In America, 1 out of every 3 deaths in women is caused by cardiovascular disease, making it the number one cause of death for this demographic. Lower your risk of heart disease by committing to follow these steps.
Eat Your Heart Out
A balanced diet is essential for maintaining your heart health. Sodium-rich foods can drive your blood pressure up, so try to pick out foods low in salt. Also, choose foods that will improve your cholesterol. Opt for foods with healthy fats, such as avocados and fatty fish, and avoid foods overloaded with saturated and trans fats.
Eat the rainbow to get a wide variety of nutrients from your diet. When grocery shopping, try to stick to the perimeter of the store where they have all of the fresh foods. Processed foods can contain excessive amounts of sodium, sugar, and unhealthy fats, so eat these in moderation.
Get the Blood Pumping
The American Heart Association recommends getting 2.5 hours of moderate-intensity exercise a week. If you’re new to the fitness world, try out different workouts to find what you like. Fitting cardio into your schedule doesn’t have to be boring! If you don’t enjoy running, try getting your cardio through a dance class or even by jumping rope. Make yourself a playlist of your favorite songs and put your heart to work! Remember to always consult your doctor before making changes to your fitness regimen.
Keep Your Health in Check
If you have any existing health conditions, such as diabetes, high blood pressure, or high cholesterol, be sure to take your medications as prescribed. “Measure your blood sugar, blood pressure, and cholesterol levels often, and speak with your doctor if you have concerns about your health,” advises Patricia Sammarelli, MD, physician at St. Joseph Health Primary Care West Villa Maria in Bryan, Texas.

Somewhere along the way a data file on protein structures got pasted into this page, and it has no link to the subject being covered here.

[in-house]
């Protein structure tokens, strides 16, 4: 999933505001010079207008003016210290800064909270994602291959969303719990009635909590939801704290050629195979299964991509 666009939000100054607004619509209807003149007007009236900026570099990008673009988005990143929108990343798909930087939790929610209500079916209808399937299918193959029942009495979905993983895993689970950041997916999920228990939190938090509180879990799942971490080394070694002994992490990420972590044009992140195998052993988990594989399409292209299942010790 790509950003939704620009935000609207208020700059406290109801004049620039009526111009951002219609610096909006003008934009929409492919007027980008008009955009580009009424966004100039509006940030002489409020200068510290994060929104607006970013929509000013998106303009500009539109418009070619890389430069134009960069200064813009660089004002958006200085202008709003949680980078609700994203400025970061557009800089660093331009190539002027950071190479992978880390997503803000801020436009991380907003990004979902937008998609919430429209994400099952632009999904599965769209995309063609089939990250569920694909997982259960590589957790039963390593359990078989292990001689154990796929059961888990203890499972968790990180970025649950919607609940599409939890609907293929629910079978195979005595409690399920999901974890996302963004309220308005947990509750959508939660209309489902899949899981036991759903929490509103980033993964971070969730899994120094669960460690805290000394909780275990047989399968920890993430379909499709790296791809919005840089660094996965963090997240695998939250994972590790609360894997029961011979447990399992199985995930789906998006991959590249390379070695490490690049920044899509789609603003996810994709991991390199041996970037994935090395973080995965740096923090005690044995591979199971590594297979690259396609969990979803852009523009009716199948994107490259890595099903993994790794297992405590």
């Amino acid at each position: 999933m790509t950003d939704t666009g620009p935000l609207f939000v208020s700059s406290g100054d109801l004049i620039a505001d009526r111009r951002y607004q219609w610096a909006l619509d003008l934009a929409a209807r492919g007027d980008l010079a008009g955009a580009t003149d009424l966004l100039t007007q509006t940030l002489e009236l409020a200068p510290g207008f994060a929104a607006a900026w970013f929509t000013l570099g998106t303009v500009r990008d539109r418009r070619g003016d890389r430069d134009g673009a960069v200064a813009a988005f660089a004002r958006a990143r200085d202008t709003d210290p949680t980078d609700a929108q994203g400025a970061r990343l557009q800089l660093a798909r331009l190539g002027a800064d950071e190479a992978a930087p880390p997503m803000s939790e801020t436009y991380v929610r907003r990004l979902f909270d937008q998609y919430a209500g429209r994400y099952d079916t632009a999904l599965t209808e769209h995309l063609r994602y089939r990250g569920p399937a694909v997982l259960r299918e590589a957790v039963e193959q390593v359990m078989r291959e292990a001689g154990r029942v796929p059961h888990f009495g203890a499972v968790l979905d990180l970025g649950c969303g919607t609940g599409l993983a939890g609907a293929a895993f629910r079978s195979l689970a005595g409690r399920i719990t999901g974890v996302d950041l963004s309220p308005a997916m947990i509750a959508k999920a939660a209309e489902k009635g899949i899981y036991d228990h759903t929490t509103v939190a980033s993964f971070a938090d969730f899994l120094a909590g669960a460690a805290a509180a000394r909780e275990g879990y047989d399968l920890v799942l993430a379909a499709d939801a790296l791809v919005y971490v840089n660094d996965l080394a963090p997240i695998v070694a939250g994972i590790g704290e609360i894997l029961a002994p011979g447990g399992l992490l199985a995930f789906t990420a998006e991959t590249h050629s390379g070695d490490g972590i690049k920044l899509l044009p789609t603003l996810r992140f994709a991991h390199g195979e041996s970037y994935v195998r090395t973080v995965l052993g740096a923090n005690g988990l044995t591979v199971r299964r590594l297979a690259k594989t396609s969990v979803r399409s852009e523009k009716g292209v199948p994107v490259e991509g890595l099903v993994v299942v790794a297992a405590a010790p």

Know Your Risk
To determine how often you should receive health screenings for cardiovascular disease, your doctor will consider your risk factors. Some common risk factors of heart disease include a family history of the condition, being post-menopausal, and being overweight or obese.
Be sure to schedule annual health screenings with your St. Joseph Health primary care physician to keep your heart health in check. If necessary, they can refer you to a St. Joseph Health cardiologist for further testing and medical care. To learn more about how heart disease affects women and what you can do about it, check out the American Heart Association’s Go Red for Women campaign.
FDA | Heart Health for Women
CDC | Lower Your Risk for the Number 1 Killer of Women
American Heart Association | How to Prevent Heart Disease After Menopause
American Heart Association | Common Myths About Heart Disease
American Heart Association | Facts About Heart Disease in Women
American Heart Association | Eating the Rainbow
Harvard Health Publishing | The truth about fats: the good, the bad, and the in-between
American Heart Association | Risk Factors
American Heart Association | Weight and Heart Disease